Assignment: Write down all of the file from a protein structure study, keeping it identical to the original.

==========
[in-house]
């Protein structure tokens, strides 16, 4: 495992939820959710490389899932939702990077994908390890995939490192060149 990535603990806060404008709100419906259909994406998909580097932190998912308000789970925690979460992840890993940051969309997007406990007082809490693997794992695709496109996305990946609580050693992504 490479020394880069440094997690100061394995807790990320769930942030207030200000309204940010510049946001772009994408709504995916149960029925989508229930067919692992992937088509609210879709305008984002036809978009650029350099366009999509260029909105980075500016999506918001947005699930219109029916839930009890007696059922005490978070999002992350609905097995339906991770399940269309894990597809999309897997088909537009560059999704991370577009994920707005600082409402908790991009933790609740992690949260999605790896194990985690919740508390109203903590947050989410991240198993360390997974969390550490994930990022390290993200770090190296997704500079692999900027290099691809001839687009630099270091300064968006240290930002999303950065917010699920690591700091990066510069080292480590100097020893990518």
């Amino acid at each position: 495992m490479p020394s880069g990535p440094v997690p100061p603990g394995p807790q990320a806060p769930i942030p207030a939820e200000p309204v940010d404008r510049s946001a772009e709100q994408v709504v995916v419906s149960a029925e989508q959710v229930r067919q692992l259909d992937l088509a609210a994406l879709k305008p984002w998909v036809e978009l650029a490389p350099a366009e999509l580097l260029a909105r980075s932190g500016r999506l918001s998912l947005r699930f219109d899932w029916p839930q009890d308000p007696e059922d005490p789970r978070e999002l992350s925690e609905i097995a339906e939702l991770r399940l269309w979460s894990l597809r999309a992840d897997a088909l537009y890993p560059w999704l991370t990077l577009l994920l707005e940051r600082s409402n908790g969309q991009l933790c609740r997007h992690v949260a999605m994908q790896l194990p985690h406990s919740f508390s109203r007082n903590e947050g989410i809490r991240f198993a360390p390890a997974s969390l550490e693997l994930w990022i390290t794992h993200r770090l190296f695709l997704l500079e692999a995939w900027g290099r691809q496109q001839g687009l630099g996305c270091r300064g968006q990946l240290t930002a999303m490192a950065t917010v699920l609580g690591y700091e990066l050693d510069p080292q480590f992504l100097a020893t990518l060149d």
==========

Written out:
[in-house]
């Protein structure tokens, strides 16, 4: 495992939820959710490389899932939702990077994908390890995939490192060149 990535603990806060404008709100419906259909994406998909580097932190998912308000789970925690979460992840890993940051969309997007406990007082809490693997794992695709496109996305990946609580050693992504 490479020394880069440094997690100061394995807790990320769930942030207030200000309204940010510049946001772009994408709504995916149960029925989508229930067919692992992937088509609210879709305008984002036809978009650029350099366009999509260029909105980075500016999506918001947005699930219109029916839930009890007696059922005490978070999002992350609905097995339906991770399940269309894990597809999309897997088909537009560059999704991370577009994920707005600082409402908790991009933790609740992690949260999605790896194990985690919740508390109203903590947050989410991240198993360390997974969390550490994930990022390290993200770090190296997704500079692999900027290099691809001839687009630099270091300064968006240290930002999303950065917010699920690591700091990066510069080292480590100097020893990518």
């Amino acid at each position: 495992m490479p020394s880069g990535p440094v997690p100061p603990g394995p807790q990320a806060p769930i942030p207030a939820e200000p309204v940010d404008r510049s946001a772009e709100q994408v709504v995916v419906s149960a029925e989508q959710v229930r067919q692992l259909d992937l088509a609210a994406l879709k305008p984002w998909v036809e978009l650029a490389p350099a366009e999509l580097l260029a909105r980075s932190g500016r999506l918001s998912l947005r699930f219109d899932w029916p839930q009890d308000p007696e059922d005490p789970r978070e999002l992350s925690e609905i097995a339906e939702l991770r399940l269309w979460s894990l597809r999309a992840d897997a088909l537009y890993p560059w999704l991370t990077l577009l994920l707005e940051r600082s409402n908790g969309q991009l933790c609740r997007h992690v949260a999605m994908q790896l194990p985690h406990s919740f508390s109203r007082n903590e947050g989410i809490r991240f198993a360390p390890a997974s969390l550490e693997l994930w990022i390290t794992h993200r770090l190296f695709l997704l500079e692999a995939w900027g290099r691809q496109q001839g687009l630099g996305c270091r300064g968006q990946l240290t930002a999303m490192a950065t917010v699920l609580g690591y700091e990066l050693d510069p080292q480590f992504l100097a020893t990518l060149d």